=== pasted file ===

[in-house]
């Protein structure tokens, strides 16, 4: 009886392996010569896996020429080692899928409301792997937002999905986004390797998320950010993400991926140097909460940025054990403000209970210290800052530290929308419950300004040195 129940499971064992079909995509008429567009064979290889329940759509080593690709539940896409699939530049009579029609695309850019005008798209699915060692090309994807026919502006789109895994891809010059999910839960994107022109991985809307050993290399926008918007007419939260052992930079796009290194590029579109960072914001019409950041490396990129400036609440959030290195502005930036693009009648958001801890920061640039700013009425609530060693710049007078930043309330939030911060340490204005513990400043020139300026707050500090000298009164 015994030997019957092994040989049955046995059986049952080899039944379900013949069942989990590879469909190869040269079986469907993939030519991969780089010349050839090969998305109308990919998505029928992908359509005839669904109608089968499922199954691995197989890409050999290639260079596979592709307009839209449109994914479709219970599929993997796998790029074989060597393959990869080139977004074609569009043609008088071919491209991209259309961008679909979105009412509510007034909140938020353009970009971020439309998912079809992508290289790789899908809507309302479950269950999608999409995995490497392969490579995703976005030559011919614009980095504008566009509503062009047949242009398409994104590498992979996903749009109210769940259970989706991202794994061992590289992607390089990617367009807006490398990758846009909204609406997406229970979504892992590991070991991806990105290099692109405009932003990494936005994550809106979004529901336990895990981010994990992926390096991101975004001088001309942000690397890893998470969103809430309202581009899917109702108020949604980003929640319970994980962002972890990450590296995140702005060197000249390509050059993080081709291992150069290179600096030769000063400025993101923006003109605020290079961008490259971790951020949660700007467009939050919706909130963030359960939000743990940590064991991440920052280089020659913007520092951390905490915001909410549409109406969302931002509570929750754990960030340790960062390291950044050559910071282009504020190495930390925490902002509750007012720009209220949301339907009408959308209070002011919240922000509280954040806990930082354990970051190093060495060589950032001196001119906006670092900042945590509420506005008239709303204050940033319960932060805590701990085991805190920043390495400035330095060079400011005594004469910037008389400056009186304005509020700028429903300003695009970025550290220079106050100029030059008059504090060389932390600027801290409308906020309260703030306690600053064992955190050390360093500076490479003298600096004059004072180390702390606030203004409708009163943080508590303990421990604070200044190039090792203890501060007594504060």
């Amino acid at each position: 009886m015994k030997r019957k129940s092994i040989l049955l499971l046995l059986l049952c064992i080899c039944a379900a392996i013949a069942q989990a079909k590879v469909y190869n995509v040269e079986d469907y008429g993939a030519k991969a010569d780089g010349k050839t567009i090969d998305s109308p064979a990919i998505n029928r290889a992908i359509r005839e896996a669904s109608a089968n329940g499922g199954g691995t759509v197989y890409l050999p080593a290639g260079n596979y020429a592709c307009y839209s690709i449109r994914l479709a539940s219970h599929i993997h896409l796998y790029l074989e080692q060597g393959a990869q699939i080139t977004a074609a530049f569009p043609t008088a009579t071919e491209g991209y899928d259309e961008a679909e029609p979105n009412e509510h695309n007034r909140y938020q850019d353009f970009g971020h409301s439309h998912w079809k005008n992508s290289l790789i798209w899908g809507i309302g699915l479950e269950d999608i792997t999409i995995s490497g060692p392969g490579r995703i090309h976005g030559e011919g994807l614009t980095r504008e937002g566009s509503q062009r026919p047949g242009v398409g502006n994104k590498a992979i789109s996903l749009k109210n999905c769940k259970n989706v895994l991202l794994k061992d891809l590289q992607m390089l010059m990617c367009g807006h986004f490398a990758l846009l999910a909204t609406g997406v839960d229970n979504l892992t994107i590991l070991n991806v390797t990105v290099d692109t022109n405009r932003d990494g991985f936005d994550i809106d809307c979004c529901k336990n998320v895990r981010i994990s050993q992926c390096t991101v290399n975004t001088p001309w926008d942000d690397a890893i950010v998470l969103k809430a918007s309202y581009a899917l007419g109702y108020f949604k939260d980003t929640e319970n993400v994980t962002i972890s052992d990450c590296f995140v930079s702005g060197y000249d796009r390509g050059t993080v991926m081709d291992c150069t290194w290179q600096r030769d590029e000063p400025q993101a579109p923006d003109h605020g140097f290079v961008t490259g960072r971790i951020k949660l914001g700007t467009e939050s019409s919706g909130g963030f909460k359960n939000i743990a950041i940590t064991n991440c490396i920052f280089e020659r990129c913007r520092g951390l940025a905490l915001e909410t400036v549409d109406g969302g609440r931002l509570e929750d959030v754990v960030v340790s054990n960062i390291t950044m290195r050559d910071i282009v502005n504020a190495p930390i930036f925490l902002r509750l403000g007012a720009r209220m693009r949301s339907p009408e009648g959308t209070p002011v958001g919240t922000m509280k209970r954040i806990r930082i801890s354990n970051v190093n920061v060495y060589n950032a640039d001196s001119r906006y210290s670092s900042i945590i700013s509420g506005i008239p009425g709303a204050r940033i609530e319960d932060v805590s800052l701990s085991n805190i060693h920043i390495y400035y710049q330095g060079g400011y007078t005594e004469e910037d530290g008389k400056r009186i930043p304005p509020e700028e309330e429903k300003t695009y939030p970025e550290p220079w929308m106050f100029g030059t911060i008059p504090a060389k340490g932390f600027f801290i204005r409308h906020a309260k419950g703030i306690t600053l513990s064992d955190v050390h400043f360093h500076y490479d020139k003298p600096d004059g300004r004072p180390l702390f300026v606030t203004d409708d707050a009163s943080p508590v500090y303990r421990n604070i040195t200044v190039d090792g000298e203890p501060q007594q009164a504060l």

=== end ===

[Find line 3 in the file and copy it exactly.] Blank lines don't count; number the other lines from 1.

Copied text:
């Amino acid at each position: 009886m015994k030997r019957k129940s092994i040989l049955l499971l046995l059986l049952c064992i080899c039944a379900a392996i013949a069942q989990a079909k590879v469909y190869n995509v040269e079986d469907y008429g993939a030519k991969a010569d780089g010349k050839t567009i090969d998305s109308p064979a990919i998505n029928r290889a992908i359509r005839e896996a669904s109608a089968n329940g499922g199954g691995t759509v197989y890409l050999p080593a290639g260079n596979y020429a592709c307009y839209s690709i449109r994914l479709a539940s219970h599929i993997h896409l796998y790029l074989e080692q060597g393959a990869q699939i080139t977004a074609a530049f569009p043609t008088a009579t071919e491209g991209y899928d259309e961008a679909e029609p979105n009412e509510h695309n007034r909140y938020q850019d353009f970009g971020h409301s439309h998912w079809k005008n992508s290289l790789i798209w899908g809507i309302g699915l479950e269950d999608i792997t999409i995995s490497g060692p392969g490579r995703i090309h976005g030559e011919g994807l614009t980095r504008e937002g566009s509503q062009r026919p047949g242009v398409g502006n994104k590498a992979i789109s996903l749009k109210n999905c769940k259970n989706v895994l991202l794994k061992d891809l590289q992607m390089l010059m990617c367009g807006h986004f490398a990758l846009l999910a909204t609406g997406v839960d229970n979504l892992t994107i590991l070991n991806v390797t990105v290099d692109t022109n405009r932003d990494g991985f936005d994550i809106d809307c979004c529901k336990n998320v895990r981010i994990s050993q992926c390096t991101v290399n975004t001088p001309w926008d942000d690397a890893i950010v998470l969103k809430a918007s309202y581009a899917l007419g109702y108020f949604k939260d980003t929640e319970n993400v994980t962002i972890s052992d990450c590296f995140v930079s702005g060197y000249d796009r390509g050059t993080v991926m081709d291992c150069t290194w290179q600096r030769d590029e000063p400025q993101a579109p923006d003109h605020g140097f290079v961008t490259g960072r971790i951020k949660l914001g700007t467009e939050s019409s919706g909130g963030f909460k359960n939000i743990a950041i940590t064991n991440c490396i920052f280089e020659r990129c913007r520092g951390l940025a905490l915001e909410t400036v549409d109406g969302g609440r931002l509570e929750d959030v754990v960030v340790s054990n960062i390291t950044m290195r050559d910071i282009v502005n504020a190495p930390i930036f925490l902002r509750l403000g007012a720009r209220m693009r949301s339907p009408e009648g959308t209070p002011v958001g919240t922000m509280k209970r954040i806990r930082i801890s354990n970051v190093n920061v060495y060589n950032a640039d001196s001119r906006y210290s670092s900042i945590i700013s509420g506005i008239p009425g709303a204050r940033i609530e319960d932060v805590s800052l701990s085991n805190i060693h920043i390495y400035y710049q330095g060079g400011y007078t005594e004469e910037d530290g008389k400056r009186i930043p304005p509020e700028e309330e429903k300003t695009y939030p970025e550290p220079w929308m106050f100029g030059t911060i008059p504090a060389k340490g932390f600027f801290i204005r409308h906020a309260k419950g703030i306690t600053l513990s064992d955190v050390h400043f360093h500076y490479d020139k003298p600096d004059g300004r004072p180390l702390f300026v606030t203004d409708d707050a009163s943080p508590v500090y303990r421990n604070i040195t200044v190039d090792g000298e203890p501060q007594q009164a504060l």